UPDATED: Mar 13, 2020
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Commercial lines insurance is a type of property and casualty insurance policy offered to businesses. The policy can cover a range of insurance needs for the business, including everything from auto insurance for the company’s fleet of vehicles to workers’ compensation insurance for employees.
Commercial lines insurance is considerably more complex than an ordinary insurance policy. There are many different policies and coverage options bundled into each commercial lines policy. Instead of getting workers’ compensation from one company and auto insurance from another company, a corporation might get all of their insurance needs through a single commercial lines insurance policy.
Making commercial lines insurance even more complicated is that larger corporations might use a combination of commercial lines insurance policies to offer the best value instead of working with a single insurance company. One division of a corporation may be covered by one commercial lines policy, while another division may be covered by another policy.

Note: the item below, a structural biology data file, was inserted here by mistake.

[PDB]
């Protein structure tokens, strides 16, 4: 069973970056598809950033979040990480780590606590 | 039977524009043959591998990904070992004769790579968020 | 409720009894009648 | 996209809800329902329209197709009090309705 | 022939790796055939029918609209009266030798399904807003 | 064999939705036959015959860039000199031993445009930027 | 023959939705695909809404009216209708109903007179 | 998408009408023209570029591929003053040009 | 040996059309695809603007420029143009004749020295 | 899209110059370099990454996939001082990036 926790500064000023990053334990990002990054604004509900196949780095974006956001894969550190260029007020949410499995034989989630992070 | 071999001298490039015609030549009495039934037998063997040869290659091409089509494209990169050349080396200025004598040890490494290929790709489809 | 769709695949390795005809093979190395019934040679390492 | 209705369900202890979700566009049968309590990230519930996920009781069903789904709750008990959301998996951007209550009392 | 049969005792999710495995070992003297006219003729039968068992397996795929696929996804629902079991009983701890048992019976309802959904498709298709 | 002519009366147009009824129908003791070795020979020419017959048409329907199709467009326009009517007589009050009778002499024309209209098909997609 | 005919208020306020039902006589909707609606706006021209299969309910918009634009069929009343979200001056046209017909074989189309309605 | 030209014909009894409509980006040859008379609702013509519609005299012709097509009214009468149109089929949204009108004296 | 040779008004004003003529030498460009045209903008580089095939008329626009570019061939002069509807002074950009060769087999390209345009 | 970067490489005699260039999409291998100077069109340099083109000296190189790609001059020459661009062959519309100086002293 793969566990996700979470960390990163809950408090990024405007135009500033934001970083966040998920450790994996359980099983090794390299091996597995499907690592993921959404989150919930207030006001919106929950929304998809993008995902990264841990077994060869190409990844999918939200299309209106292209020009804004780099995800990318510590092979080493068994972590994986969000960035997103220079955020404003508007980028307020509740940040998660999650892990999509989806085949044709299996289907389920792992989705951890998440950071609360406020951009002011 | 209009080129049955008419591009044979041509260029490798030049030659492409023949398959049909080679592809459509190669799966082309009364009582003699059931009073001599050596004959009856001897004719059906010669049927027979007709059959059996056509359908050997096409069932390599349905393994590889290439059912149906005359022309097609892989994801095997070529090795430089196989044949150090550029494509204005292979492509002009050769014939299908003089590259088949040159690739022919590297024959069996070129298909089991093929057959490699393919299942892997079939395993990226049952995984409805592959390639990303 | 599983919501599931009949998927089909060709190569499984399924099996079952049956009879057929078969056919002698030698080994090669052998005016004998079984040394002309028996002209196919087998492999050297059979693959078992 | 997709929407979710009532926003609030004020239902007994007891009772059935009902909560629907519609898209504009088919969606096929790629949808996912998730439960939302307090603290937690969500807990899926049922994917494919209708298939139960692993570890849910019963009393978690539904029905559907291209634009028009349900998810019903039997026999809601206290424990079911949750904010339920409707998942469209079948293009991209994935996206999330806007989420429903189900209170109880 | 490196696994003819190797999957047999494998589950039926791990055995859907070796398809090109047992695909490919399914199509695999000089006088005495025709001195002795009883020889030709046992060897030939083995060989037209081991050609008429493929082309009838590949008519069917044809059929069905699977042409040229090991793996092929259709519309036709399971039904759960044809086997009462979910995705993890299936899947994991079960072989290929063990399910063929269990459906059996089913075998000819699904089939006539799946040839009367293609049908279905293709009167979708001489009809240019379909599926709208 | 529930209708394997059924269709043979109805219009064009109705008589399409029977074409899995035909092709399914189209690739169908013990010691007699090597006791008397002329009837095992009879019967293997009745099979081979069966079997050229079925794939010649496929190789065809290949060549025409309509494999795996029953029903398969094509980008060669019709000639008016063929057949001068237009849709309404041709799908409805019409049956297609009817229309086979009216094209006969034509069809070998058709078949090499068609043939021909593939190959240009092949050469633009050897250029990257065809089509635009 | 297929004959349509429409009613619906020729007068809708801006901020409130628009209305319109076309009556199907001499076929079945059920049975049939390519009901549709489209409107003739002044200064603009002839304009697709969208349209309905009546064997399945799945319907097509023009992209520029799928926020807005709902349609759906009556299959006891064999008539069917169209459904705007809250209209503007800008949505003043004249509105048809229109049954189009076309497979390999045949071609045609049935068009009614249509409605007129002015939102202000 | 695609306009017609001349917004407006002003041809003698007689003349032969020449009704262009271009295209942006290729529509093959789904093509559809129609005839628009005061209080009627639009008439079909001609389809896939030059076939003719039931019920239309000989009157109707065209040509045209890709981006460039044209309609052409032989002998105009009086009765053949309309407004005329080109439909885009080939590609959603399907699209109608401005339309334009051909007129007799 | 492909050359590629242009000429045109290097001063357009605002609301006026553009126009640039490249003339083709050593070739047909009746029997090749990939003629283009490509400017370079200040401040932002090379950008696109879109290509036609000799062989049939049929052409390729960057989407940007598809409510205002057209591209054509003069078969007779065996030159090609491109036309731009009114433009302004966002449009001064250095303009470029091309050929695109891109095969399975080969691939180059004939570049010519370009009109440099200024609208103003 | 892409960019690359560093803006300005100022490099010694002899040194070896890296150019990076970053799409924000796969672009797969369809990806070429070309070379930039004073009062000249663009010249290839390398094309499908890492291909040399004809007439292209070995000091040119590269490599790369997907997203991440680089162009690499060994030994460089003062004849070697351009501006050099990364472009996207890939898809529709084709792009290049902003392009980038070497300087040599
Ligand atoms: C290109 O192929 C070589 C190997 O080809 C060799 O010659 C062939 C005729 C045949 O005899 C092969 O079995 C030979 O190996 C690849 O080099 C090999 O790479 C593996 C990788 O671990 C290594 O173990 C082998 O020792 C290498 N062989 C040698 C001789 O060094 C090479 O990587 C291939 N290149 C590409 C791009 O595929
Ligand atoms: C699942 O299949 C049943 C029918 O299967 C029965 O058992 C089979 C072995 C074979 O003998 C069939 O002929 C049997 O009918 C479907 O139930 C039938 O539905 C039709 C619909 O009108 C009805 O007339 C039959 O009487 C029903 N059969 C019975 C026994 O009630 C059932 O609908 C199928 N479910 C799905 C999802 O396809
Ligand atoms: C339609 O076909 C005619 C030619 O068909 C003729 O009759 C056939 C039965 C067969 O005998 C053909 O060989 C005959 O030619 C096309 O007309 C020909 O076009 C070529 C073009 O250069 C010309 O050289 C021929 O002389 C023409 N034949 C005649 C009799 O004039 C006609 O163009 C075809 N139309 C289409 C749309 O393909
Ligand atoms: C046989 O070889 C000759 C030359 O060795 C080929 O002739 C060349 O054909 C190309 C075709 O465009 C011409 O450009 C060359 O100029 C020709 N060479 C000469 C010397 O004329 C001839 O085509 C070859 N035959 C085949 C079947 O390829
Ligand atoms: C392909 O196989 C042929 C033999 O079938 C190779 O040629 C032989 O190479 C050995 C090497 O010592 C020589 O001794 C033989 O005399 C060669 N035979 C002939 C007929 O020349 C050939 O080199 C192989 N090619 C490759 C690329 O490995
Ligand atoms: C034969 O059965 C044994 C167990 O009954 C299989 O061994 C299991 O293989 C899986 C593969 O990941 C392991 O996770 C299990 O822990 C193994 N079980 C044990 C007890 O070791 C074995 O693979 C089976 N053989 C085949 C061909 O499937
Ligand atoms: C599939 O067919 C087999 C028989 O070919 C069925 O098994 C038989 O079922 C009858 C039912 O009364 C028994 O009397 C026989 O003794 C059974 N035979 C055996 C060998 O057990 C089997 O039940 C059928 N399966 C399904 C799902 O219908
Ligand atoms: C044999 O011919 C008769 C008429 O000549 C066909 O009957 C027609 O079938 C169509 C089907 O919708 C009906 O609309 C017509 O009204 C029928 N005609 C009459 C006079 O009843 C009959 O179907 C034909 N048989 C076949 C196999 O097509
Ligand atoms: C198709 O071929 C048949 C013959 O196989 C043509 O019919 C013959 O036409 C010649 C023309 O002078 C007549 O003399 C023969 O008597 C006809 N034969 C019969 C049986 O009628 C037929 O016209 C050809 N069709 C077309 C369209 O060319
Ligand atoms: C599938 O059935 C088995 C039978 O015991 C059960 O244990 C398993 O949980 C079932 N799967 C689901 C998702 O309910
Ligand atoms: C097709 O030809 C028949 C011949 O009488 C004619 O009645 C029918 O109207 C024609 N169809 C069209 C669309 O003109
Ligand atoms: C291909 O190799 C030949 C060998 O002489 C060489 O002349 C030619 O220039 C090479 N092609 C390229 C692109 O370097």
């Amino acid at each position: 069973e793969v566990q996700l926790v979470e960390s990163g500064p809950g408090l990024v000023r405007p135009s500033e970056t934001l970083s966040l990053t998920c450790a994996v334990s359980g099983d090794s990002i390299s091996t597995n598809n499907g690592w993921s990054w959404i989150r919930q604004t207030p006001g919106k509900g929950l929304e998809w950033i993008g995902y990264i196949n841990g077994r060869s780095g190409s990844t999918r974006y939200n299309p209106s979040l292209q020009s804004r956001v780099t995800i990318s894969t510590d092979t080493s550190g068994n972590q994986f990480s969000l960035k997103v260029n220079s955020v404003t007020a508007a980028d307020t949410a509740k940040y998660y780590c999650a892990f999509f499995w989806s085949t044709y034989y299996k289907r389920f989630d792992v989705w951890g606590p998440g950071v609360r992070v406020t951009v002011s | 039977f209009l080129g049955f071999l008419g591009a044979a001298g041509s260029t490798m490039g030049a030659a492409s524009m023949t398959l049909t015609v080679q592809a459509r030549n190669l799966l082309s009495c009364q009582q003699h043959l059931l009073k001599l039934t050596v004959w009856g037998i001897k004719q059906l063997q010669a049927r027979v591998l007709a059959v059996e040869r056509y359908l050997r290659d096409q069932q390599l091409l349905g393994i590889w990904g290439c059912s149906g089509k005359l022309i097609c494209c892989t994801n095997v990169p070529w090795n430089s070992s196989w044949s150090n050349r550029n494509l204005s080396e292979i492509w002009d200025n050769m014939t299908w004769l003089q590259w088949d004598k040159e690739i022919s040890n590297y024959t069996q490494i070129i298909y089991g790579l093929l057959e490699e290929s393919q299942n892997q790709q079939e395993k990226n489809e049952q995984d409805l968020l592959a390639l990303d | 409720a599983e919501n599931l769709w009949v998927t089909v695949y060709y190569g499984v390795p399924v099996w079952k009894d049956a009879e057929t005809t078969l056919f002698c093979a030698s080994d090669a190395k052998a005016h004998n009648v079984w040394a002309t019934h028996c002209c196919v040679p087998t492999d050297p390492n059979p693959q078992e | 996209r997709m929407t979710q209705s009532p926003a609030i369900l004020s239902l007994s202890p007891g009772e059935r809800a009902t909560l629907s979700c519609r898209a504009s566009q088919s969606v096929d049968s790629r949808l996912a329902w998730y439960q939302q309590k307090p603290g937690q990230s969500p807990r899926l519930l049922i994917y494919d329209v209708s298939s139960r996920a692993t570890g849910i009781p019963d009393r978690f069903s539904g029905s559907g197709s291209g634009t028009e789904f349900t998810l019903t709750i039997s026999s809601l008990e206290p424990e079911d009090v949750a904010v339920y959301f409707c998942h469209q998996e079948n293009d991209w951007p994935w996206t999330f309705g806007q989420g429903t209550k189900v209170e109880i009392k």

How Does Commercial Lines Insurance Work?
Commercial lines insurance policies are complex. They can have all types of combinations of benefits and coverage options. The insurance is customized based on the company’s unique insurance needs.
A medical clinic with a single private ambulance, for example, will have different insurance needs than an engineering firm that builds bridges.
Many commercial lines insurance policies include products like commercial auto insurance, workers’ compensation insurance, federal flood insurance, aircraft insurance, medical malpractice insurance, and other insurance products required based on the unique needs of the company.
Prior to selling a commercial lines insurance policy, the insurance company will conduct considerable risk management analysis. Based on this risk management analysis, the company will determine how much premiums will be as well as what is included and excluded.